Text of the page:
• Order Completed:  Order has been picked up or shipped
  • Shipped:  Product has been shipped

Glossary

4/0

Full color (CMYK) printing done on the front side with no printing on the back side.

4/1

Full color (CMYK) printing done on the front side with black or grayscale on the back side.

4/4

Full color (CMYK) printing done the front and back side.

Accordion Fold

A bindery term for two or more parallel folds that result in a sheet that opens like an accordion.

Against the Grain

Perpendicular to the direction of the grain in the paper . When a product gets printed against the grain, the flexibility of the paper can be thicker or thinner. Also called across the grain and cross grain. See also Grain Direction.

Aliasing

A defect which occurs when a graphic file does not have enough resolution to reproduce image detail and causes visible jagged lines along the edges.

Alteration

Any change made by the customer after copy or artwork has been given to the service bureau, separator or printer. The change could be in copy, specifications or both. Also called AA, author alteration and customer alteration.

Anti-aliasing

Technique of filling the edges of an object with pixels to eliminate jagged lines and make it appear smoother.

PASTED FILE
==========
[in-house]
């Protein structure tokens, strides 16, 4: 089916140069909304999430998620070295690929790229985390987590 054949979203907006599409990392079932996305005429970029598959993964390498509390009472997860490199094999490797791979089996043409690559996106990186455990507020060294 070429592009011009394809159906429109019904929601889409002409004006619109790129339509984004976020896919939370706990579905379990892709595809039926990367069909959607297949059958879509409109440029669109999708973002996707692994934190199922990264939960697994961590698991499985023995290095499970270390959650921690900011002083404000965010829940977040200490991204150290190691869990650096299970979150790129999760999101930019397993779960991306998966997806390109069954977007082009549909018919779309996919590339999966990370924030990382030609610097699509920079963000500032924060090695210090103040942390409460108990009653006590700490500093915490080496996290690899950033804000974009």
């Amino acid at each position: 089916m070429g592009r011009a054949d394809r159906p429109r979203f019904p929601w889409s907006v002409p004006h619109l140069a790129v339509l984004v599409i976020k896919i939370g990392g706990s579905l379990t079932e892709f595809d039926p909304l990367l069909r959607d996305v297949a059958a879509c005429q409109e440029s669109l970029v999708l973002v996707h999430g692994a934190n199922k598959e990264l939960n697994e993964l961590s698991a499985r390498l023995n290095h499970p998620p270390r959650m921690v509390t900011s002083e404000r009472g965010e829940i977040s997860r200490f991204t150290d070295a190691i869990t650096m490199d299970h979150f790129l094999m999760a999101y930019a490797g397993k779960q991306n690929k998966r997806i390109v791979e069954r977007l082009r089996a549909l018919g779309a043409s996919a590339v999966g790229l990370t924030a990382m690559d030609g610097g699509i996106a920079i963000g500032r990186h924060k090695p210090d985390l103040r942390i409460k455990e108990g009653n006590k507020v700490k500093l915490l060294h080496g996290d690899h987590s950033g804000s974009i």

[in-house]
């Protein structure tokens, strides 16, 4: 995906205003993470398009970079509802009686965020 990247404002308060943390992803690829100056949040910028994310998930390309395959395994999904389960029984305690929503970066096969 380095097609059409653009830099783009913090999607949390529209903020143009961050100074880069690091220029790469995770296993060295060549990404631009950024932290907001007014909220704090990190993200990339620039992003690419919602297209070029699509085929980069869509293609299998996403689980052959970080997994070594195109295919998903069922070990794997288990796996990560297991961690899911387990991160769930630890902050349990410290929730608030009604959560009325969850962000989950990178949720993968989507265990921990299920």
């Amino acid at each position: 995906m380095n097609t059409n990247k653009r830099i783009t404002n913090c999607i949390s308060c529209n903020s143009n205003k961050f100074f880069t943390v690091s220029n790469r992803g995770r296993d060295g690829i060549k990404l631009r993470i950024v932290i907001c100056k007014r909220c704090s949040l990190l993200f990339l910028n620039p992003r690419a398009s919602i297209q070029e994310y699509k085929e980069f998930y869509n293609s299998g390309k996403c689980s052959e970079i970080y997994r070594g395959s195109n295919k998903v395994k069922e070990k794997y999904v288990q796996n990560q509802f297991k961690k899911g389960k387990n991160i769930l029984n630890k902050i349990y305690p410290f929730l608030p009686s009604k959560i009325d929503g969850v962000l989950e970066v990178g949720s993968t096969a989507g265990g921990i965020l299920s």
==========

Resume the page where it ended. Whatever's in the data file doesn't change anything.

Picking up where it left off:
Aqueous Coating (AQ)

This is available in gloss or dull. A clear, non-toxic, water-based coating applied like ink by a printing press to protect the printed surface. Most of the aqueous we use is gloss.

Artwork

In printing, this is the original copy which includes all text, graphics, photos and illustrations, intended for printing. Sometimes also called Art.

Back up

To print on the second side of a sheet already printed on one side.

Bind

Usually refers to the joining of leafs or signatures together of multi-page printed jobs, with either wire, glue or other means. Examples of jobs that are bound include some calendars, books, and catalogs.

Bindery

The processes that takes place after the printing has been complete. This includes cutting, scoring, folding, drilling, collating, stitching, and gluing.

Bitmap Images

Computerized image made up of a collection of dots or pixels; these images appear blocky when you zoom in; also known as raster images.

Blanket